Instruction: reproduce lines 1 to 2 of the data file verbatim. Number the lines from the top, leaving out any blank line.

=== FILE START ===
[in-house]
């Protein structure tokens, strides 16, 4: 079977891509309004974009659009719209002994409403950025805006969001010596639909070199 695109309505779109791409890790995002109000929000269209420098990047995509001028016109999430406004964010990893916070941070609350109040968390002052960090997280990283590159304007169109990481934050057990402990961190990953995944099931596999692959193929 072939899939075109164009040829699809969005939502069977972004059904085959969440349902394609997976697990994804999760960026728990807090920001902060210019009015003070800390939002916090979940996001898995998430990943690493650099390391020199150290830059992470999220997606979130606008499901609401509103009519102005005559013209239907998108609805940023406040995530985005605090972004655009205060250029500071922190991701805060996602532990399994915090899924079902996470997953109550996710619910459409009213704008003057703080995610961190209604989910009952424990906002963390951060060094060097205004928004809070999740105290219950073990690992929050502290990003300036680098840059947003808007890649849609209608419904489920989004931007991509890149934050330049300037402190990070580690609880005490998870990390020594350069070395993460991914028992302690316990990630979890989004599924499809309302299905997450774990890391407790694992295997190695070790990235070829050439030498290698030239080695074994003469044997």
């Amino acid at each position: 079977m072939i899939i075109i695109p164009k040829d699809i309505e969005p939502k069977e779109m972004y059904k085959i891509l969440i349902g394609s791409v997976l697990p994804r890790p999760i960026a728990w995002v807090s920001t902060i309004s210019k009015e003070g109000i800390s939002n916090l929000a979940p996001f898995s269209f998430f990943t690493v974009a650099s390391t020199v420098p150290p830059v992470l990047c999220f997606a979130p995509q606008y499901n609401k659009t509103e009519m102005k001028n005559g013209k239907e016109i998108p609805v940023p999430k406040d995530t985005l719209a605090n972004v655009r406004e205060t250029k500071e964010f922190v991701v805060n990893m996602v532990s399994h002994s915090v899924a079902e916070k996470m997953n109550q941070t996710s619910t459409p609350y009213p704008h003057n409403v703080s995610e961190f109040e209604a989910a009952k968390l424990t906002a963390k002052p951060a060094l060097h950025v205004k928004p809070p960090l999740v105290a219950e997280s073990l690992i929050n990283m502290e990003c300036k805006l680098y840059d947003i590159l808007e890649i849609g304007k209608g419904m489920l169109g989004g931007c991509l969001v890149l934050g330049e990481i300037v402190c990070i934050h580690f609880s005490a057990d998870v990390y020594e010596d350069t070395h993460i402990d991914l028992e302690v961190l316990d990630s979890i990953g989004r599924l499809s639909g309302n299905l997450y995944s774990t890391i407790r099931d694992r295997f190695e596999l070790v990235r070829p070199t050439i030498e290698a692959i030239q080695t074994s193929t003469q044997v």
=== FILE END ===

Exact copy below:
[in-house]
């Protein structure tokens, strides 16, 4: 079977891509309004974009659009719209002994409403950025805006969001010596639909070199 695109309505779109791409890790995002109000929000269209420098990047995509001028016109999430406004964010990893916070941070609350109040968390002052960090997280990283590159304007169109990481934050057990402990961190990953995944099931596999692959193929 072939899939075109164009040829699809969005939502069977972004059904085959969440349902394609997976697990994804999760960026728990807090920001902060210019009015003070800390939002916090979940996001898995998430990943690493650099390391020199150290830059992470999220997606979130606008499901609401509103009519102005005559013209239907998108609805940023406040995530985005605090972004655009205060250029500071922190991701805060996602532990399994915090899924079902996470997953109550996710619910459409009213704008003057703080995610961190209604989910009952424990906002963390951060060094060097205004928004809070999740105290219950073990690992929050502290990003300036680098840059947003808007890649849609209608419904489920989004931007991509890149934050330049300037402190990070580690609880005490998870990390020594350069070395993460991914028992302690316990990630979890989004599924499809309302299905997450774990890391407790694992295997190695070790990235070829050439030498290698030239080695074994003469044997």